LPOHS Gets hands-on with Bees

This story was published in the Bonner County Daily Bee, September 21, 2019. Written by Mary Malone. Mary Malone can be reached by email at [email protected] and follow her on Twitter @MaryDailyBee.

SANDPOINT — Each honey bee has a job to do, whether it be the queen, who fertilizes the hive, the guard bee that does just what its title indicates, or the hard-working worker bee who makes the honey among a number of other important tasks.

Students at Lake Pend Oreille High School are learning about the different aspects of beekeeping this year, including the different jobs of the bees. However, they are not learning it from a book. They are doing hands-on hive work this year with their teacher, Randy Wilhelm, who recently got into beekeeping as a hobby.

“I wanted to do it this spring, so I bought all this equipment and had it stacked outside my shop last year,” Wilhelm said. “I came home from school one day and a swarm had moved into those boxes. It was a huge swarm, so I spent all summer on YouTube learning about bees. So I thought it would be cool to do with the kids because I was really fascinated by it, and they have gotten into it.”

Wilhelm received a grant from the Panhandle Alliance for Education in May, which purchased seven protective bee suits for the students. He was able to purchase additional suits through plant sales at the school greenhouse as well. All of the equipment and the bees are Wilhelm’s. In addition, Ned Brandenberger from Sandpoint Property Management is letting the group use some property of of Boyer Avenue, just a couple blocks from the school, to house the hives.

“We want to help where we can,” Brandenberger said. “There is not anything else happening on this particular part of the property and it is close to the alternative high school, so I think it is great that we are able to allow this use out there … We are glad we are able to contribute.”

Wilhelm and the students go out to the hives once a week. Their last trip on Thursday was a tasty one, too, as everyone got to try some of the honey. The tasting resulting in murmurs of, “Mmm, that is some good honey,” and “That is some sweet honey.”

“It’s like eating a strawberry out of the garden,” Wilhelm said in comparison after asking the teens if it tasted different than what they typically get from a store.

Using a smoker to calm the bees, Wilhelm pulled the frames, each one covered with a mass of bees and honey, from each hive one by one. The guard bees swarmed the group as he did so, but the protective suits did their job. While a couple of the students stayed back, most of the students, including Caitlin Yarber who said she “loves” the bees, stayed close, helping out when needed.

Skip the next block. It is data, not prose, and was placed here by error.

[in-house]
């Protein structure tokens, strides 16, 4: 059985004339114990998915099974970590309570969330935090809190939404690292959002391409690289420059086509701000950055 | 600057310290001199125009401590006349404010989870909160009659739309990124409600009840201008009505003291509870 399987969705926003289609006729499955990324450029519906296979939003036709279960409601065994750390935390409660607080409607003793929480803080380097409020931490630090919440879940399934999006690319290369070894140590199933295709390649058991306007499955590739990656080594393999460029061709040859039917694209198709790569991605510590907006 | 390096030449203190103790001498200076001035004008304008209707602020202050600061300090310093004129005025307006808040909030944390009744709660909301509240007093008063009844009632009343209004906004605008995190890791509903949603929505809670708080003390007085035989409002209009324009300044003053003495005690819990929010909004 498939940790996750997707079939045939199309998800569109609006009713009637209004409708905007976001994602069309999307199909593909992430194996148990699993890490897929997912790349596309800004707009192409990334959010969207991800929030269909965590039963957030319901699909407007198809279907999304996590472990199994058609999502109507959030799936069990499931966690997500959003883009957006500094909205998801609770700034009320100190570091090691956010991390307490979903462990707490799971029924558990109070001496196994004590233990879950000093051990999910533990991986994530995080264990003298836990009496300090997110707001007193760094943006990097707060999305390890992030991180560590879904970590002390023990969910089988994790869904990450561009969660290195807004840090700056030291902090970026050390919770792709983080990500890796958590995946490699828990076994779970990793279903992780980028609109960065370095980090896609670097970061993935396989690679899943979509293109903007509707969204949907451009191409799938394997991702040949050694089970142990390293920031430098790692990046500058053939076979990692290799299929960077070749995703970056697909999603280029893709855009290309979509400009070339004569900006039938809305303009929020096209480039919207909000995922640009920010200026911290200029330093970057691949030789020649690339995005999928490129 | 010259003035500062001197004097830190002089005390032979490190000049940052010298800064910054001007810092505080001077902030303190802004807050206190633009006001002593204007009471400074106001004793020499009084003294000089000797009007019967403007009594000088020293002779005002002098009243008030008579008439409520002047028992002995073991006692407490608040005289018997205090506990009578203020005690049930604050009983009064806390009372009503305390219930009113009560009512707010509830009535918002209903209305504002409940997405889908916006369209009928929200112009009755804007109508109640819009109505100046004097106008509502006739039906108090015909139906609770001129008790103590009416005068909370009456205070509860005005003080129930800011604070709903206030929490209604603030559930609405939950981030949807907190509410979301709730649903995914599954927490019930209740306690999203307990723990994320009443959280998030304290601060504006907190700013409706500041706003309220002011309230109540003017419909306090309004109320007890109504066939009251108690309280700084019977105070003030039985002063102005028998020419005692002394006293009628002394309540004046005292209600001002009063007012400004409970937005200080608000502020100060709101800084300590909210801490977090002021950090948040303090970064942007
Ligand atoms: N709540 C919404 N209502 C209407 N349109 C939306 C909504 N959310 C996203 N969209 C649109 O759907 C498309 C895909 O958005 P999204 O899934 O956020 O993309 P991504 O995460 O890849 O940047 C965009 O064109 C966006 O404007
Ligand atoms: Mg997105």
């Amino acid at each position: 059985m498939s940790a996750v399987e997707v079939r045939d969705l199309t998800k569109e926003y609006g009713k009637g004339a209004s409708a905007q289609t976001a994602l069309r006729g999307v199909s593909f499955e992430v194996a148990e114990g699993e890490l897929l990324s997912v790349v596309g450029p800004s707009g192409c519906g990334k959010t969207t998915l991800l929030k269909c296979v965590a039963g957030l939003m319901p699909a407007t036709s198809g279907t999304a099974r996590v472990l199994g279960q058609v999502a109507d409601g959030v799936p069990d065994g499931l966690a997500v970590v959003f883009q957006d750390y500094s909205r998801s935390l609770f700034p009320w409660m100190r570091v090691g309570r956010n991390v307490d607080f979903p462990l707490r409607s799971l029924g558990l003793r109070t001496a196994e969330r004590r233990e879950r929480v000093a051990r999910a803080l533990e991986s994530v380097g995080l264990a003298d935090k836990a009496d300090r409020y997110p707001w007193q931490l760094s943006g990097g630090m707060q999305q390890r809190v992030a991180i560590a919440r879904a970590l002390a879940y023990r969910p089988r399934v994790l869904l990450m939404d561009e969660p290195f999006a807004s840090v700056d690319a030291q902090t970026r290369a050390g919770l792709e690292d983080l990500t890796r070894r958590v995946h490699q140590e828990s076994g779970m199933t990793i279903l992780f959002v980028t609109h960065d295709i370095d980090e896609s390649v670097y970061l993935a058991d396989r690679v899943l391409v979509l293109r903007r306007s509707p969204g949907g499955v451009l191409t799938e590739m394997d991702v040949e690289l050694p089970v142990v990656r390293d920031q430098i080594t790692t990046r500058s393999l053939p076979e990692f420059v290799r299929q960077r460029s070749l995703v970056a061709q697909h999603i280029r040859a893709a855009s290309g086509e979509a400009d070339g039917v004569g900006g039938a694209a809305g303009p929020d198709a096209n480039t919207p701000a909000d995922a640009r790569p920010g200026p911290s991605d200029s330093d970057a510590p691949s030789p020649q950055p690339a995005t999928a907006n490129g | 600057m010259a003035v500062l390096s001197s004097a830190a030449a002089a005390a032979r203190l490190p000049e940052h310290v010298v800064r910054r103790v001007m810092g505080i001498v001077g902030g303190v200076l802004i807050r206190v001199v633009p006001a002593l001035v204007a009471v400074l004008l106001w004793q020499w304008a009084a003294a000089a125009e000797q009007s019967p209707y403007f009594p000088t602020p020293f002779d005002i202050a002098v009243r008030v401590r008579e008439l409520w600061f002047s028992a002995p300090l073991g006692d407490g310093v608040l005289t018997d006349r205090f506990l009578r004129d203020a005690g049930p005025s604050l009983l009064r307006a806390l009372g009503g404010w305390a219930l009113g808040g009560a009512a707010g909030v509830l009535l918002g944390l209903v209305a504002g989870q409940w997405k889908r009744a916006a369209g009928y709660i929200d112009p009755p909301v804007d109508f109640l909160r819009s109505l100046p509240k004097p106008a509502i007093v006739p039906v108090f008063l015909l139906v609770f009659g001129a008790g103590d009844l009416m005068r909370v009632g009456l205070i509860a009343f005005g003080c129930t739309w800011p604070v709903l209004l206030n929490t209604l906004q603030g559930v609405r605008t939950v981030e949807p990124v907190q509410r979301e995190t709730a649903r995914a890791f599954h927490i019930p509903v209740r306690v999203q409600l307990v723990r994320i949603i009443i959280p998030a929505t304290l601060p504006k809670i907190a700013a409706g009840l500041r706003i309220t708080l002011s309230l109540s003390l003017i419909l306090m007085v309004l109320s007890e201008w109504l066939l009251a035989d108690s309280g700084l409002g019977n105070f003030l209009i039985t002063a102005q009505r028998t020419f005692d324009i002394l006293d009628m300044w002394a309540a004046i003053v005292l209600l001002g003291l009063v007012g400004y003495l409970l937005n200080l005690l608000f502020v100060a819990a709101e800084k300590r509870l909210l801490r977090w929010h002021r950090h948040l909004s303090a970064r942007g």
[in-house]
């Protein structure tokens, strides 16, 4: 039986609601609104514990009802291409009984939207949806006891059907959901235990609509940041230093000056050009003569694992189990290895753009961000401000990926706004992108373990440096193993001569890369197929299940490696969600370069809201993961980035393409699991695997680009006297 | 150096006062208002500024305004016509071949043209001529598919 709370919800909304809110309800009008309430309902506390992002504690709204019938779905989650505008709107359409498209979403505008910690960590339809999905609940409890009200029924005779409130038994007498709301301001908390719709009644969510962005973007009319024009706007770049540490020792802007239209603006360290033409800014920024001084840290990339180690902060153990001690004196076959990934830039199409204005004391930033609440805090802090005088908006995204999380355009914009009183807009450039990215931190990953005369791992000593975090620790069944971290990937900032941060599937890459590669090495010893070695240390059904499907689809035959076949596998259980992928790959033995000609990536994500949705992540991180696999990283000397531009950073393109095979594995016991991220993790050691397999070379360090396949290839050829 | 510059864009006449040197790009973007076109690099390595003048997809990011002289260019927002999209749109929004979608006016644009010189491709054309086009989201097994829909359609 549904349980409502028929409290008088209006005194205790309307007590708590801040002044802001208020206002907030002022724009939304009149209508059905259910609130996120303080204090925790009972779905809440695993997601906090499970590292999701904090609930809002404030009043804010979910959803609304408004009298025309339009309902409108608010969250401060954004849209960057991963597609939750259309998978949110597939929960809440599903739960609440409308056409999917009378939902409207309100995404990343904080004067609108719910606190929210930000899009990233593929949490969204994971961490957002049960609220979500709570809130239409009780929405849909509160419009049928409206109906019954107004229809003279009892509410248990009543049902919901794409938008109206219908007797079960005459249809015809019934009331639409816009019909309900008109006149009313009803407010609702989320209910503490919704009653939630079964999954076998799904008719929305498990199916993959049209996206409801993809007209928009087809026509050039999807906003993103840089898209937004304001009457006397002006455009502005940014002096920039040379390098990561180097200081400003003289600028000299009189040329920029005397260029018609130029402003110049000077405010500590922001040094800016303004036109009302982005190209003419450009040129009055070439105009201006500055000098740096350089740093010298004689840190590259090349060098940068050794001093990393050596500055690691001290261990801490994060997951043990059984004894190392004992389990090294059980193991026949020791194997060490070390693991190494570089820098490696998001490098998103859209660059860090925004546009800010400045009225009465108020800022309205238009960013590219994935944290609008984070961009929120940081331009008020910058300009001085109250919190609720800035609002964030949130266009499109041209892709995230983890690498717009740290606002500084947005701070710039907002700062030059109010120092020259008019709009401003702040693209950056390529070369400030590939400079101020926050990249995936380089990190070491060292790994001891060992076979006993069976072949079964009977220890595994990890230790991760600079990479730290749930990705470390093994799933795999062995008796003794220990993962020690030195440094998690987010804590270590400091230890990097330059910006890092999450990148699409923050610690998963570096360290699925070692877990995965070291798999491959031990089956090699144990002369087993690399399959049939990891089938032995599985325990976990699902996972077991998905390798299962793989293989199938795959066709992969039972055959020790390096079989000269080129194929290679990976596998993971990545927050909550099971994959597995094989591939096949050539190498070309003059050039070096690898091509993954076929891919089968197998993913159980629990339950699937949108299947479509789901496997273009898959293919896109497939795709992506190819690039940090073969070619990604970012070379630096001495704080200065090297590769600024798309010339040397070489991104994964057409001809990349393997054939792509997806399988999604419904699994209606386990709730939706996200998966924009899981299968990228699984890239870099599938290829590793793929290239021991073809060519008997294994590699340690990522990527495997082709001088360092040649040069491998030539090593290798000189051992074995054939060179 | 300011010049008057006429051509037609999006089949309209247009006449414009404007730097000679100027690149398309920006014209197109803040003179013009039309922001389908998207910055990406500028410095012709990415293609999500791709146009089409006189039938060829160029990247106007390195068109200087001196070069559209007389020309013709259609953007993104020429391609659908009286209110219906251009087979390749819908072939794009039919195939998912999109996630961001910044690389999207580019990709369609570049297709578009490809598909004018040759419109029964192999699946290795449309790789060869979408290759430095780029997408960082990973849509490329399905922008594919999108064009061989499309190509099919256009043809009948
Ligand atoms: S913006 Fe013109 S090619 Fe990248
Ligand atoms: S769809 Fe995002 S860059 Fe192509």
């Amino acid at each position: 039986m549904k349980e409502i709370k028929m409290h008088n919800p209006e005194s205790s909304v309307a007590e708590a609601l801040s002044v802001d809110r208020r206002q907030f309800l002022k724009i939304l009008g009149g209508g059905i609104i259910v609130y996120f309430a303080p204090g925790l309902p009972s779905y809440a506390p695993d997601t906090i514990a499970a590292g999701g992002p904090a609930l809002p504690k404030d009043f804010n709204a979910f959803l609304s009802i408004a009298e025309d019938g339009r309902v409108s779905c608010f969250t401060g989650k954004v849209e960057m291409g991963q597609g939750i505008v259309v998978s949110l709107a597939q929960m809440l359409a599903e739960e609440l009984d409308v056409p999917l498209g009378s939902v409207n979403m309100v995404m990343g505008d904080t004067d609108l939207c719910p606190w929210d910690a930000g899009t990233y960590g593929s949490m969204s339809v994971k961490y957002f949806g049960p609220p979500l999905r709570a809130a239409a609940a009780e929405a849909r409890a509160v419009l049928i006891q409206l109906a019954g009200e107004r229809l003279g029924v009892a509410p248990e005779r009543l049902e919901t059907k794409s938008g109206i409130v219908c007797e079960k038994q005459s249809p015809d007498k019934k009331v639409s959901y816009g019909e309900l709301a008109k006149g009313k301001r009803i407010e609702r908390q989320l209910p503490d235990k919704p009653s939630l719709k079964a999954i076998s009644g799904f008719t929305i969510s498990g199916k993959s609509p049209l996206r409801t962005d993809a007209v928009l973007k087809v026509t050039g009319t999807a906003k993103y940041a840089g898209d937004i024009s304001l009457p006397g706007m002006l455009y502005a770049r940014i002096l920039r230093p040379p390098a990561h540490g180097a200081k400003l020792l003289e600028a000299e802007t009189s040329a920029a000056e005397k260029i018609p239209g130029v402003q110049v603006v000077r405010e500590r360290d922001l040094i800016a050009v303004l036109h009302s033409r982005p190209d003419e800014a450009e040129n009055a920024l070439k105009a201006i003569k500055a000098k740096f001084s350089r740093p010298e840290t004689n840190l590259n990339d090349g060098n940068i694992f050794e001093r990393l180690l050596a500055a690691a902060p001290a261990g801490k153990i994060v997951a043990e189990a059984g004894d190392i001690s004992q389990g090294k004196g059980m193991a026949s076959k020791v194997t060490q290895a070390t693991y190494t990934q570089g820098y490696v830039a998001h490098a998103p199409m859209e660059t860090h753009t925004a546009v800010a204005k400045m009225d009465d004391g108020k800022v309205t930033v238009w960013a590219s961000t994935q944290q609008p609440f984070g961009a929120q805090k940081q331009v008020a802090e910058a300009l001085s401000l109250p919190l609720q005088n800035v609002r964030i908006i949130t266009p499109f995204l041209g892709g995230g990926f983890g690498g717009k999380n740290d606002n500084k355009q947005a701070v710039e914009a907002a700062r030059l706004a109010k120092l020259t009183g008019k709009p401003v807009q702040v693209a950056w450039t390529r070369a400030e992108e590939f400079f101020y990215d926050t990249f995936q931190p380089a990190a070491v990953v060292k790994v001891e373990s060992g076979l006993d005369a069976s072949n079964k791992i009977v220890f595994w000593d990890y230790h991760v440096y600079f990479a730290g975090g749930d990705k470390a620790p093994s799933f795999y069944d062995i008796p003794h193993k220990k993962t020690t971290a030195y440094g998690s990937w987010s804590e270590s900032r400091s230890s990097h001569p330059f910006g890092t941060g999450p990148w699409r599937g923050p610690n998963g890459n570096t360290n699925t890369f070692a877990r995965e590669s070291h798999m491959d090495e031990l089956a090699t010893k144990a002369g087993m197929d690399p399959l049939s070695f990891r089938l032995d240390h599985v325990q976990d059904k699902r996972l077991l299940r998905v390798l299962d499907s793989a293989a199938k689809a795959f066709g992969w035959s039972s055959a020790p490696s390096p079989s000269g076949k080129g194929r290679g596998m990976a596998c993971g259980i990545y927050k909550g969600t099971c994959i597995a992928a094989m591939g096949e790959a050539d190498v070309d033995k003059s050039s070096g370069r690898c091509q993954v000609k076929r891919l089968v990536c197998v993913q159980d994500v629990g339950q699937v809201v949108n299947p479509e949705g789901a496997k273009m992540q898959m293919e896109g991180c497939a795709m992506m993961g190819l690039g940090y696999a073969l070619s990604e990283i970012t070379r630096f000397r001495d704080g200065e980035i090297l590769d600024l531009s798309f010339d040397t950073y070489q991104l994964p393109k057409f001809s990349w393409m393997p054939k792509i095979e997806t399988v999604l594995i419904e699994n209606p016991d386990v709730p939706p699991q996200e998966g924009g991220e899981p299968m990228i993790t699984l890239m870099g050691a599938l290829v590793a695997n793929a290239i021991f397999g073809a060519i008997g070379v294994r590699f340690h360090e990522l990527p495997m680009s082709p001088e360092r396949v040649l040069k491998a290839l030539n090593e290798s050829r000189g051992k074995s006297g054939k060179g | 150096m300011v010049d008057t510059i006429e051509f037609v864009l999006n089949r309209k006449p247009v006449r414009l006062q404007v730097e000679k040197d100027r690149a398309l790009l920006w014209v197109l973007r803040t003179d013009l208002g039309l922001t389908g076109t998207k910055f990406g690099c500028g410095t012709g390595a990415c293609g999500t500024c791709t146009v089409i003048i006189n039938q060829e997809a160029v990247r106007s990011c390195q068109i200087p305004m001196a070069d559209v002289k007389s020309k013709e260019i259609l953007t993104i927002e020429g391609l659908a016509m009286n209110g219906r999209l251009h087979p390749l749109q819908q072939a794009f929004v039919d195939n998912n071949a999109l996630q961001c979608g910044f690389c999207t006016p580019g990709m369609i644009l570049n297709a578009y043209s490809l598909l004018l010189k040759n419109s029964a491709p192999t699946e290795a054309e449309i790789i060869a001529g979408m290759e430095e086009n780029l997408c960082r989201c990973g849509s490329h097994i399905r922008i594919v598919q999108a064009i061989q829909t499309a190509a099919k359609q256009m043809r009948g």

They fed the bees some sugar water — two parts sugar to one part water — and located one of the queens, which was marked with a green spot for easier identification. Before departing, Wilhelm treated them for varroa mites, which can be deadly to the bees if left untreated, causing colonies to collapse. Not only do they suck the blood of adult bees, they get inside eggs and feed on the bee that is forming, Wilhelm said. Wilhelm is treating the hives once a week for four weeks to keep the bees strong as winter approaches.

Because the hives are young, the honey will not be collected this year, but Wilhelm hopes to harvest it with the students next year.

“Call me up next year and I will be here,” Yarber, who is a senior at LPO this year, told Wilhelm.

In one interesting turn, a hive that is just a few months old has been queenless since July, he said, adding that he tried to requeen it on July 7, but the youngsters rejected her. Another hive is lacking some resources, which could be deadly in the winter months. That will be another lesson for the students, however, as they may have to combine two of the hives at a later date. To do that, Wilhelm said he will spray a newspaper with sugar water and lay it on top of one hive, stacking the other hive on top of that.

“They would get used to each other, and then the queens would fight to the death,” Wilhelm said.

While the summer bees, particularly the worker bees, have a short life span of as little as six to seven weeks, the winter bees will live for about six months, Wilhelm said. The bees that live in the hive through the winter are called fat bees, he said, and their job is to keep the queen warm through the winter. They will die in the spring.

Yarber was not the only student who was excited by the bees, as some of the seven teens who helped out on Thursday said they are thinking about making it a hobby as well. Jeremiah Harpe, for example, said he wants to learn how to raise queens some day, as raising bees for honey is not the only option. The experience has also helped alleviate fears for some of the students.

“I used to be terrified of all bees, but after this I’m not,” said LPO student Abbey Greer.

Wilhelm said he hopes to continue and expand on the project in the future, and any community members who would like to see the bees are welcome to contact him.

“We would love to have them contact us and they can come with us when we go over there,” he said. “We will suit them up of course.”

Anyone interested can contact Wilhelm by email at [email protected] or call the school at 208-263-6121.